ok, I'm posting this in a few of the forums because it spands a few of different programs.
So after reading the forums for a few days straight, I still have the age old question about calibrating a monitor to help maintaining color corrections in scanned images within Photoshop, and sending to DVD.
Basically, my hardware and workflow is this:
MAC Quicksilver G4, dual 1.5Ghz, 1.5 Gig Ram
Proview 19" monitor calibrated to 6500* white point
DVD SP 3.0
So yes, the monitor is a cheapy, and I use iMovie for the quick edit, but iMovie isn't part of this problem....
I use this system to do animated slideshows for wedding receptions, parties, or whatever. Usually viewed on in-home TVs, or projected on a wall or screen at wedding receptions.
I scan in photos, correct the color to look perfect on screen, arrange a large PNG and import into AE. I animate the PNG to 'move' from slide to slide and export an uncompressed QT movie. Then do the final edit (adding a few video clips) and adding music in iMovie. Again export an uncompressed QT movie.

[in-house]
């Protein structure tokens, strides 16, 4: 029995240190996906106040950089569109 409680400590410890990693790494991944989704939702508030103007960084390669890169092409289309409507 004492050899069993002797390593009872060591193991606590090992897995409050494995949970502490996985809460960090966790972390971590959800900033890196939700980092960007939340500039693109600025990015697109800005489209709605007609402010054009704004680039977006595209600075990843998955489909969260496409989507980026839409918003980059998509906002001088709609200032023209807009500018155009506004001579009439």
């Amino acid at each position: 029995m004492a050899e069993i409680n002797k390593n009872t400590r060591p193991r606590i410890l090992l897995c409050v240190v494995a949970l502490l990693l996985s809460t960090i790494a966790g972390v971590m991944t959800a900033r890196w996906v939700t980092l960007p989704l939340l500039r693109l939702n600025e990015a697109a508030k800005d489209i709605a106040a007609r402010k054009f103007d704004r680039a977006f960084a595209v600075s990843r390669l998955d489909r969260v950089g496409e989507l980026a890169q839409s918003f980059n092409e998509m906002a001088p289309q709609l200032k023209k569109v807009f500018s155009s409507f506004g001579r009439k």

Encode the audio to AC3 in A.pack and put into DVDSP. Setting for video in DVDSP is 6.5 CBR.
When I play the DVD on a home system, the color in the scanned images is way oversaturated, and the blacks, or really dark areas are totally blown out, revealing the scanners compression graininess.
I mean like if someone is wearing a red shirt in one of the pictures, it glows like a neon light on the TV screen.
What can I do, barring buying a monitor? Or maybe what is a good computer monitor I can switch to that will be a better preview or what I will see on TV?
Not sure if this will help at all with your issue, but to "legalize" your RGB images for CRT display - add an Adjustment Layer/Levels to the top layer of your comps and set...
Input Black: 16 (default 0)
Input White: 235 (default 255)
Output Black: 16 (default 0)
Output White: 235 (default 255)
on the RGB Channel.
Note: These figure slightly exceed the broadcast legal spec's to add an extra touch of safety. It might appear drastic on your monitor, but will go unnoticed on a television CRT.